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LIV Golf will host its second event over the weekend; its first tournament in the United States.
Ahead of the tournament at Pumpkin Ridge Golf Club in North Plains, Oregon, 2018 Masters tournament champion Patrick Reed and three-time PGA Tour winner Pat Perez ripped the organization they used to represent.
Reed was asked Tuesday at LIV Golf’s press conference what the PGA Tour could have done differently to avoid what is happening in the sport.
“Listen to the players for once,” Reed said, via Golf Digest.
Reed added he wished the PGA Tour would reduce the schedule and allow players to get healthy in the offseason rather than giving players the feeling they need to perform week after week.
“We actually have an offseason where not only can we get healthy, work on our bodies, but we’re basically allowing ourselves throughout the year to, you know, try to peak at the right times is when you’re playing rather than feeling like you have to play every single week,” Reed said.
“And on top of it, just the quality of life for us as players now, you know, having less events, being able to spend more time at home with the family, if you have kids, being able to spend time with your children, and not sitting there and having to play three, four weeks in a row, then have a week off, and during that week off you’re preparing trying to get ready for the next week.”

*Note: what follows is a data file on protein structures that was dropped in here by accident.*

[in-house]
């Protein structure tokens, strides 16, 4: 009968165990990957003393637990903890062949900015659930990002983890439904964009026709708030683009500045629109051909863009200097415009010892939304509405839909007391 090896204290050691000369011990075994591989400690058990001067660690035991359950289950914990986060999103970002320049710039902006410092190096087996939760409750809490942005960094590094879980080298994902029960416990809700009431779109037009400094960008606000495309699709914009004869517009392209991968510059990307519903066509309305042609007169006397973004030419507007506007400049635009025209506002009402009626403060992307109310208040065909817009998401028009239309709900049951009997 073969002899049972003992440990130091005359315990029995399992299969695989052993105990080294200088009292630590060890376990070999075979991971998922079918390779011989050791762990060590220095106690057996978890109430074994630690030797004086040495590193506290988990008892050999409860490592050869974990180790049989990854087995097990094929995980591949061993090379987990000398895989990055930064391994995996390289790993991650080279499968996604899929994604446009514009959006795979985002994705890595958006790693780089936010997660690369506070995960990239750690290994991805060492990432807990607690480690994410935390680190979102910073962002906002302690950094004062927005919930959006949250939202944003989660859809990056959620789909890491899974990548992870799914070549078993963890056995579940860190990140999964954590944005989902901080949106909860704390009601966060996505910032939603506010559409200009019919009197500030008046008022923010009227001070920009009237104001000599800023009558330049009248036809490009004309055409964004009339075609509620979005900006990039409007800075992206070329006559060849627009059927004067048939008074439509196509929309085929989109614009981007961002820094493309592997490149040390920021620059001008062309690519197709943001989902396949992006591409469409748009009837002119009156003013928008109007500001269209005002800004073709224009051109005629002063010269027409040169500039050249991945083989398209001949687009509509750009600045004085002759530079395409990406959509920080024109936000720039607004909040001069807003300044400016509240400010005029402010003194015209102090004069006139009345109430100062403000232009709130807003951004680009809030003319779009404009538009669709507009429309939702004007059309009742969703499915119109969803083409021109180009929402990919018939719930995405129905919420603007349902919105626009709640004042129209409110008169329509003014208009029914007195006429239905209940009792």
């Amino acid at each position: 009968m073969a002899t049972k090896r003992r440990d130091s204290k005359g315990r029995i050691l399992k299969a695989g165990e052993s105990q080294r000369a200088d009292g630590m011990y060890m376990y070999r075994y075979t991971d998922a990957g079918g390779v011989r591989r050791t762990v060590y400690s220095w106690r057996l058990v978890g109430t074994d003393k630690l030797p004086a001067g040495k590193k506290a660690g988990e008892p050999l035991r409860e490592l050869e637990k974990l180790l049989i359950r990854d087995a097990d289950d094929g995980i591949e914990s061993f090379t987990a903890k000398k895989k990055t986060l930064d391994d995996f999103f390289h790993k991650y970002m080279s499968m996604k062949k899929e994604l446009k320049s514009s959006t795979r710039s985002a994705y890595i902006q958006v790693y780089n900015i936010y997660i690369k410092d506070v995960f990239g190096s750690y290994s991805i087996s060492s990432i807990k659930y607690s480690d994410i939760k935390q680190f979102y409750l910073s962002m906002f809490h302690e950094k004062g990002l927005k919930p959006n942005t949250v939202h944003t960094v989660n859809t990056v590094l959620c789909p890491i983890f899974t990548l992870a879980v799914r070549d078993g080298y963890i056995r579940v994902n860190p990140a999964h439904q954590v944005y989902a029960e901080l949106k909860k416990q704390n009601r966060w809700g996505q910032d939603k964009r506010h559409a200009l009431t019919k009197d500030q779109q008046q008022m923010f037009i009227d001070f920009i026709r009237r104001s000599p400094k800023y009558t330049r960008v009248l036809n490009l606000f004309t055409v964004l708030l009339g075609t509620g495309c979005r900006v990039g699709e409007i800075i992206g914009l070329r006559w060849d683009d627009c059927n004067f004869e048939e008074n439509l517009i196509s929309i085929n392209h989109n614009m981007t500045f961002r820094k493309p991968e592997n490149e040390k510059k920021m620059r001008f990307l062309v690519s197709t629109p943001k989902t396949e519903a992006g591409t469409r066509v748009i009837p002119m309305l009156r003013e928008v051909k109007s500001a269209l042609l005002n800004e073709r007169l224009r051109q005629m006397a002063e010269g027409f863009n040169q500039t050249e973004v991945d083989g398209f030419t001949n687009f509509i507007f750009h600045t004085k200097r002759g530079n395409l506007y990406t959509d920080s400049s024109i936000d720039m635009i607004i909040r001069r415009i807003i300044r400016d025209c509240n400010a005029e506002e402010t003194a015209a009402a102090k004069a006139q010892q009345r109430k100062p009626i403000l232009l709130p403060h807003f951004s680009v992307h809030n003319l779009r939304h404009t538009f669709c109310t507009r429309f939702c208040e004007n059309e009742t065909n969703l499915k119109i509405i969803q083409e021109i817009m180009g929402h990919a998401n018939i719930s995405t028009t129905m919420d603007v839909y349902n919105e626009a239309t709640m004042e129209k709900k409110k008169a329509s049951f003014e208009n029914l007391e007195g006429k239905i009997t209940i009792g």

Reed said the PGA Tour schedule’s made players feel like they had to play or else they would lose out on competing in FedEx Cup points standings.
“It was forcing you to have to play, and that’s not doing anything for you mentally and physically. That’s wearing you down, and you do that every single year and no wonder why guys are injured in their 30s and why guys are mentally tired, and you just see the grind on them because they’re having to grind every single week.”
Perez took his frustrations out specifically on PGA Tour Commissioner Jay Monahan.
“He doesn’t listen to the players,” Perez said. “Somehow the (PGA Tour) keep talking about, ‘oh, yeah, we work for you, we work for the players, we work for the players.’ It’s the opposite. Seems like we work for them. We don’t have a say in anything.”
Perez had not resigned his PGA Tour membership and said he did not because he does not feel like he is doing anything wrong and that golfers should be “able to do whatever we want.”
The 48 competitors will compete for $20 million in prize money for individual play and $5 million in team play, with 12 teams. The golfers only play 54 holes and have no cut line.